A boot crunches into Craig’s ribs. Ponytail towers above him, sneering.
No. They don’t get to do this to him. He walked in here open-eyed, and he’s walking back out. He has nothing to lose and it feels wonderful, ice crawling down his spine but he feels utterly, gloriously alive.
On your feet, Sarge!
Craig explodes upwards, ramming his elbow full into Ponytail’s throat. Ponytail falls to his knees, gagging for air. Craig launches past him at Scarface, who rears back wide-eyed, hoping to dodge.
Craig’s fist crashes into his sternum, two hundred pounds of boiling rage. Scarface sprawls onto the cobbles, gasping and clutching his ribs.
Walk away from that, you bastard.
Ponytail lurches upright. ‘Fuck this, boys!’ he croaks, eyes darting to the surrounding streets. ‘Coppers, boss! Let’s go!’
Shorty shakes his head and lumbers forward, raging. Fists swinging. At the last second Craig ducks under a flailing left and crashes a right hook into his gut.
For the barmaid.
Shorty folds over, groaning. Craig spins him into the wall and buries a knee deep into his balls. Shorty crumples to the pavement.
Craig slumps against the wall, blood pounding through his skull.
Don’t give up. Keep fighting!
Shorty scrabbles upright, glowering through a broken face. ‘The hell’s wrong with you?’ he rasps, ‘you’d rather die for some dumb bitch you don’t even know?’
Craig shoves off the wall, swaying on his feet. ‘Three cowards layin’ into one girl…while everyone else watches?…and you wanna know what’s wrong with me?’ He raises his fists. ‘Yeah…I’d rather die…so bring it on!’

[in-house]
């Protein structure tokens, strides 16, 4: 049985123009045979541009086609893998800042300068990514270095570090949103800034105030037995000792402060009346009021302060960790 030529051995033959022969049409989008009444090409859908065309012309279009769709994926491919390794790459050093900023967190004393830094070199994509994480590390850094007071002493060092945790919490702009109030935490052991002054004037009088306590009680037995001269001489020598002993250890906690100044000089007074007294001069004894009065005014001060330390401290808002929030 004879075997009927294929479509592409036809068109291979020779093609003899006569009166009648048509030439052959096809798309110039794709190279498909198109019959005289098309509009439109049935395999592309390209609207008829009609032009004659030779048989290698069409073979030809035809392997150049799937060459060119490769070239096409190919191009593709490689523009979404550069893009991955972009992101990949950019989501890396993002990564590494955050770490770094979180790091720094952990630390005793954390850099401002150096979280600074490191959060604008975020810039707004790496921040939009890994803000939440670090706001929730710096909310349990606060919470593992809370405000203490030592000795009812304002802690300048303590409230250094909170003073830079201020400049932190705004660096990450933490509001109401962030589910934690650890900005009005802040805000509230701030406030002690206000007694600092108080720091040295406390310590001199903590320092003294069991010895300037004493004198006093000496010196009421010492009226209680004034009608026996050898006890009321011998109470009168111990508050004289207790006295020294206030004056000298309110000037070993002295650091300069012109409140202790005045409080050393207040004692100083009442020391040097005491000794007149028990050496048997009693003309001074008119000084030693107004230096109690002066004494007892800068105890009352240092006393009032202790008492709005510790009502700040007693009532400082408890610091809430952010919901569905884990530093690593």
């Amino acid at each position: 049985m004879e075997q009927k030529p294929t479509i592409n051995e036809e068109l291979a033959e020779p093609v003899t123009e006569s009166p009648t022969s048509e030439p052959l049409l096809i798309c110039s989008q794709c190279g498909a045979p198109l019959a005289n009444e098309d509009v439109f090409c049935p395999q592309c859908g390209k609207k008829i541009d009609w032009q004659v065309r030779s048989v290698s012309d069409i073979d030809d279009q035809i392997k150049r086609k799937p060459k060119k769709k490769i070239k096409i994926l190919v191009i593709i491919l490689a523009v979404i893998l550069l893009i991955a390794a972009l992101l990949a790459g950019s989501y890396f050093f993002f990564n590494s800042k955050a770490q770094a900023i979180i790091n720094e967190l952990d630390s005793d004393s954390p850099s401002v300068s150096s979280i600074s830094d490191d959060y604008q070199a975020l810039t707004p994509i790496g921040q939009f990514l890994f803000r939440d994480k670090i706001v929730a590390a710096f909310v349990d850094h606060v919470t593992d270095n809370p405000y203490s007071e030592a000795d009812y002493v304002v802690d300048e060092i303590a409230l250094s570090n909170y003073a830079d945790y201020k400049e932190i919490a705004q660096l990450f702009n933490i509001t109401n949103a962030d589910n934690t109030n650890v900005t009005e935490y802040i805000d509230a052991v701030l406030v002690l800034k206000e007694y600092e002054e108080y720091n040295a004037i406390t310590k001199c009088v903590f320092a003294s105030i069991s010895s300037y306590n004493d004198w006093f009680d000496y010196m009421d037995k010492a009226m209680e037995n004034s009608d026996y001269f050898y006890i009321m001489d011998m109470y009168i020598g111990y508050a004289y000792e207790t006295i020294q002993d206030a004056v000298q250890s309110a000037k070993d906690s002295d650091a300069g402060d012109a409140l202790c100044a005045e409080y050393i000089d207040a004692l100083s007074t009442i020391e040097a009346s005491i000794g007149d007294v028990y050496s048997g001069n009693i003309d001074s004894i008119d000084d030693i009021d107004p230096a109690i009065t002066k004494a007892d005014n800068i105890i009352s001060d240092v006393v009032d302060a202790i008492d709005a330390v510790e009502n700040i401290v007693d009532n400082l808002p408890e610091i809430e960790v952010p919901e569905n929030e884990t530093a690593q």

Hooves pounding on cobblestones, louder, louder. Shorty bares his teeth, but Ponytail is already hobbling away and Scarface tugs on his arm, pleading. ‘Now, Bill! We gotta go, c’mon!’
Shorty spits contemptuously, then scuttles off down the alley after Scarface.
Craig collapses onto the floor. Grits his teeth against the crushing band of white fire squeezing his chest.
A shadow falls across him. He tenses.
‘Hey, hey.’ The brawny bartender hauls him upright. ‘Easy, son. Let’s get you inside.’
Craig gently disentangles himself, wincing. ‘Best not. Don’t want any fuss.’ He kneels down to pick up Shorty’s knife, grimacing from cracked ribs.
The bartender frowns. ‘We owe you, mate.’ He glances towards the barmaid, who flashes a weak smile. ‘You saved us a whole lotta bother.’
Craig pulls away. ‘I wasn’t here, right? They came, and they left. That’s it. Yeah?’
Don’t hang around. Blood on the floor, and a copper’s first instinct is to herd all witnesses together and start asking questions. Or worse, clap everyone behind bars and sort it out later. Wasting time you don’t have. Awkward questions. Not good.
Slow comprehension dawning on the bartender’s face. He nods. Squeezes Craig’s shoulder. ‘Alright, mate. Just remember…we owe you.’
Craig presses a handful of shillings into his palm. ‘You didn’t see me. I was already gone.’
The bartender grins. Taps his nose and winks. ‘Sure thing, mate. Take care out there.’
Craig limps away down the street, blood hissing through his ears. His bad knee aches with every stumble, teeth clenched against the lancing pain from battered ribs. He turns the corner just as the first Black Maria rattles into view.
The fetid reek of the canal sharp in his nose. An arched bridge over the scummy water. His haversack safely stowed right where he left it. He squelches through the muck and collapses into the shade.
His eyelids droop, exhausted. The steady patter of drizzle soothes his nerves, lulling him to sleep. One hand curled around the hilt of his knife.
Just in case.
All over London, the rain continues to fall.
© 2017 Tom Burton